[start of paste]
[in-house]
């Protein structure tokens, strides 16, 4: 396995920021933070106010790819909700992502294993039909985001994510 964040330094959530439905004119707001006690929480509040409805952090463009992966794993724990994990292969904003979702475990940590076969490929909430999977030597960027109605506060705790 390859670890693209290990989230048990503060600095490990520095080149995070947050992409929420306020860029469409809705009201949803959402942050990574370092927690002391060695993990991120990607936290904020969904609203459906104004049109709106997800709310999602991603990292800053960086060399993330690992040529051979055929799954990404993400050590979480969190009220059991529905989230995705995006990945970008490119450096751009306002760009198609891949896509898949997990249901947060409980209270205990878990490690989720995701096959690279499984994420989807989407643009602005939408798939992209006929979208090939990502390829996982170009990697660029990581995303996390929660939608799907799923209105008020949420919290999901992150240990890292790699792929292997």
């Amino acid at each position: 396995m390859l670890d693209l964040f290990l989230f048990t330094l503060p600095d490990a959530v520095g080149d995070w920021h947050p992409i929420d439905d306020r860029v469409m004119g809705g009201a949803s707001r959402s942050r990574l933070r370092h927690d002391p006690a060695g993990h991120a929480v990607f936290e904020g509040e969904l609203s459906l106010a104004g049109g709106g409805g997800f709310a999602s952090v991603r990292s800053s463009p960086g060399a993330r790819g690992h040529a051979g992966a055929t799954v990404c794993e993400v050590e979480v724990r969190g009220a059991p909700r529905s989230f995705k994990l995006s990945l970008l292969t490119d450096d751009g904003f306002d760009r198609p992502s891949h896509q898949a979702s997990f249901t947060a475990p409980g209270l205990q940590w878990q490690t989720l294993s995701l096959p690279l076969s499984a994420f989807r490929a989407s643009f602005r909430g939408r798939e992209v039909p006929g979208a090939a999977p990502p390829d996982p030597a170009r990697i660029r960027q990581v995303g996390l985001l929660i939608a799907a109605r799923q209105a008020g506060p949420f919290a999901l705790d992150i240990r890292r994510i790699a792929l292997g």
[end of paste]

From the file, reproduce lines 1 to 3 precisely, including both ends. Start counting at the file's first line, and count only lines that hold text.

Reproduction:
[in-house]
């Protein structure tokens, strides 16, 4: 396995920021933070106010790819909700992502294993039909985001994510 964040330094959530439905004119707001006690929480509040409805952090463009992966794993724990994990292969904003979702475990940590076969490929909430999977030597960027109605506060705790 390859670890693209290990989230048990503060600095490990520095080149995070947050992409929420306020860029469409809705009201949803959402942050990574370092927690002391060695993990991120990607936290904020969904609203459906104004049109709106997800709310999602991603990292800053960086060399993330690992040529051979055929799954990404993400050590979480969190009220059991529905989230995705995006990945970008490119450096751009306002760009198609891949896509898949997990249901947060409980209270205990878990490690989720995701096959690279499984994420989807989407643009602005939408798939992209006929979208090939990502390829996982170009990697660029990581995303996390929660939608799907799923209105008020949420919290999901992150240990890292790699792929292997």
């Amino acid at each position: 396995m390859l670890d693209l964040f290990l989230f048990t330094l503060p600095d490990a959530v520095g080149d995070w920021h947050p992409i929420d439905d306020r860029v469409m004119g809705g009201a949803s707001r959402s942050r990574l933070r370092h927690d002391p006690a060695g993990h991120a929480v990607f936290e904020g509040e969904l609203s459906l106010a104004g049109g709106g409805g997800f709310a999602s952090v991603r990292s800053s463009p960086g060399a993330r790819g690992h040529a051979g992966a055929t799954v990404c794993e993400v050590e979480v724990r969190g009220a059991p909700r529905s989230f995705k994990l995006s990945l970008l292969t490119d450096d751009g904003f306002d760009r198609p992502s891949h896509q898949a979702s997990f249901t947060a475990p409980g209270l205990q940590w878990q490690t989720l294993s995701l096959p690279l076969s499984a994420f989807r490929a989407s643009f602005r909430g939408r798939e992209v039909p006929g979208a090939a999977p990502p390829d996982p030597a170009r990697i660029r960027q990581v995303g996390l985001l929660i939608a799907a109605r799923q209105a008020g506060p949420f919290a999901l705790d992150i240990r890292r994510i790699a792929l292997g």